I wonder why many plant owners & managers cannot do some simple things to prevent accidents and save innocent workers’ lives? Shockingly, in many of the recent accidents, that have been reported as “welding accidents”, the root cause is not doing a “gas test” before starting the job. As all of you, who are familiar with the oil & gas, petrochemical and related industries know, it is essential to do a “gas test” (in other words, use a gas monitor to check the presence of explosive or flammable gases) before allowing “hot work” in any area in the plant. Apparently, this simple fact is not known or plainly ignored by many owners/operators of such facilities.
The recently released US Chemical Safety Board investigation into the Jackson, Mississippi oilfield accident, clearly indicates that the owner company failed to do this basic test, before allowing workers to do the welding work. The result was a very predictable explosion, with an unfortunate fatality too. This, in a developed country, supposedly industrially advanced, like the US of A; we’re not talking about some Timbuctoo in some remote corner of the world.
The latest such incident is an oilfield explosion in Ohio. Just about three weeks ago there was another similar accident in Honolulu. The US Chemical Safety board has sent a team to the site for an investigation into the Ohio explosion ( the Honolulu investigation is still on) and we will know only later whether this too, was the result of not conducting a “flammable gas test” at the site before allowing such work to start.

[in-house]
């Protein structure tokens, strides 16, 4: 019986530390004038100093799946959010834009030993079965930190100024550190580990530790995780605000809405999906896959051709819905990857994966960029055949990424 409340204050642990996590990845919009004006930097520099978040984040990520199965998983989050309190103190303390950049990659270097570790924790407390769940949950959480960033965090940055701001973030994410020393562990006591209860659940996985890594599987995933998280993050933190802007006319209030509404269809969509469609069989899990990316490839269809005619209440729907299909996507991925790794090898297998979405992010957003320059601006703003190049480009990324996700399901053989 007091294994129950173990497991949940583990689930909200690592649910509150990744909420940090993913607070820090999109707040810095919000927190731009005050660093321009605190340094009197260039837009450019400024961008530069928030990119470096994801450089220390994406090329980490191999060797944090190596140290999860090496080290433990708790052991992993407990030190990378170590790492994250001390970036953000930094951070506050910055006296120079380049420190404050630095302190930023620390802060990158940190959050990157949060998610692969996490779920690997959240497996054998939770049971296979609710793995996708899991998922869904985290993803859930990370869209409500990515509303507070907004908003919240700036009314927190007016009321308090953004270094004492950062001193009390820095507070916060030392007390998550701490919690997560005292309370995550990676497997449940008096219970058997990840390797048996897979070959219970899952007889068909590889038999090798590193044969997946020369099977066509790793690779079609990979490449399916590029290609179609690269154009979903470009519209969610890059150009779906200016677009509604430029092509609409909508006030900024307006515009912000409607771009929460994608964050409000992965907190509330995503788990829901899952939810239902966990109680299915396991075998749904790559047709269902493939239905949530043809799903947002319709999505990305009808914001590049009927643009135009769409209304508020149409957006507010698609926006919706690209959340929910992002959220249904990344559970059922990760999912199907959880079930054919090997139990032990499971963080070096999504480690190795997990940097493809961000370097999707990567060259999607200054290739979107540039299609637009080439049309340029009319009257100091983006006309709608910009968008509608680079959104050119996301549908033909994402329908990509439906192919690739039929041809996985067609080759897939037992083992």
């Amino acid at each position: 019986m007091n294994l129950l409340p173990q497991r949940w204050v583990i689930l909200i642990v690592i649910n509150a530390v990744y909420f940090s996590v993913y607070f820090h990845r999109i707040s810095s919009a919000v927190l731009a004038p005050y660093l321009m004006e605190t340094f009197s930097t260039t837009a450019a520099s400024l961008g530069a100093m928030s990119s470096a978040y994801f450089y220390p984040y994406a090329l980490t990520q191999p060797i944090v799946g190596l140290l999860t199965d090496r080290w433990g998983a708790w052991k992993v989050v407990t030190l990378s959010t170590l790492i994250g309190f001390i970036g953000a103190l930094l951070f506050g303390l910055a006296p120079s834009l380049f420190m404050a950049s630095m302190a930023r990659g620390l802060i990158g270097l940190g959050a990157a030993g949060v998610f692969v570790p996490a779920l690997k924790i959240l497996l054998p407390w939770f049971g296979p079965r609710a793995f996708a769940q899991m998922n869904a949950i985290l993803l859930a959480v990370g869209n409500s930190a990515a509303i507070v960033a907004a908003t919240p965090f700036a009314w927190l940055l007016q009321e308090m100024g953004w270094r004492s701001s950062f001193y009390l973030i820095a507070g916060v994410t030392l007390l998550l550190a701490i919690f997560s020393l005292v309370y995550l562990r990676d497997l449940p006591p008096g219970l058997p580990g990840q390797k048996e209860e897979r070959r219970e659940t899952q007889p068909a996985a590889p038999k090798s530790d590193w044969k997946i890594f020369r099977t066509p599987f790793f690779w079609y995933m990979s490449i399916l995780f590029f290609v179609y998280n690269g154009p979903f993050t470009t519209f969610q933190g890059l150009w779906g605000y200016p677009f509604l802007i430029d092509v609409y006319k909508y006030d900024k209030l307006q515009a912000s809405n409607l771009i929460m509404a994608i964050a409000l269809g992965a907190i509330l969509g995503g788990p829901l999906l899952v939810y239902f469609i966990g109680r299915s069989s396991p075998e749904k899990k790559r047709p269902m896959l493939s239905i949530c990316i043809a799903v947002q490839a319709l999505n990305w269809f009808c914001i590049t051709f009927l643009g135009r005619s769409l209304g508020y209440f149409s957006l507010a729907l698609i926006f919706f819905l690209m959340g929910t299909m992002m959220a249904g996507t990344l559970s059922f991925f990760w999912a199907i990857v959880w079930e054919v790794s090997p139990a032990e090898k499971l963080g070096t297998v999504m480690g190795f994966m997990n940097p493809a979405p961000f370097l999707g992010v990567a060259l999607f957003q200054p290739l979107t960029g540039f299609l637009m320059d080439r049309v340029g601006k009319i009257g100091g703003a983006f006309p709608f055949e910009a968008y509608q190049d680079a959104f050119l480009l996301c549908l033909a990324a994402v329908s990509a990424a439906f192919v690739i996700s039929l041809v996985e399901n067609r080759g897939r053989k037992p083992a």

I wonder whether the managements are incompetent or plain negligent or ignorant about the hazards of allowing hot work, in areas known to have flammable vapors and gases. This is because explosive gas monitors are not at all expensive , easily available everywhere and are also pretty easy to operate. Training is available in many forms, including an excellent e-learning course on Gas Monitors, as well as from other sources such as vendors.
It is time that the authorities made it loud and clear to all owner/operators that there will be zero tolerance for such negligent acts. I understand that the US Chemical Safety Board can only make recommendations, not issue penalties, so this has to be done by some other federal agency.
As always your comments on this issue are welcome!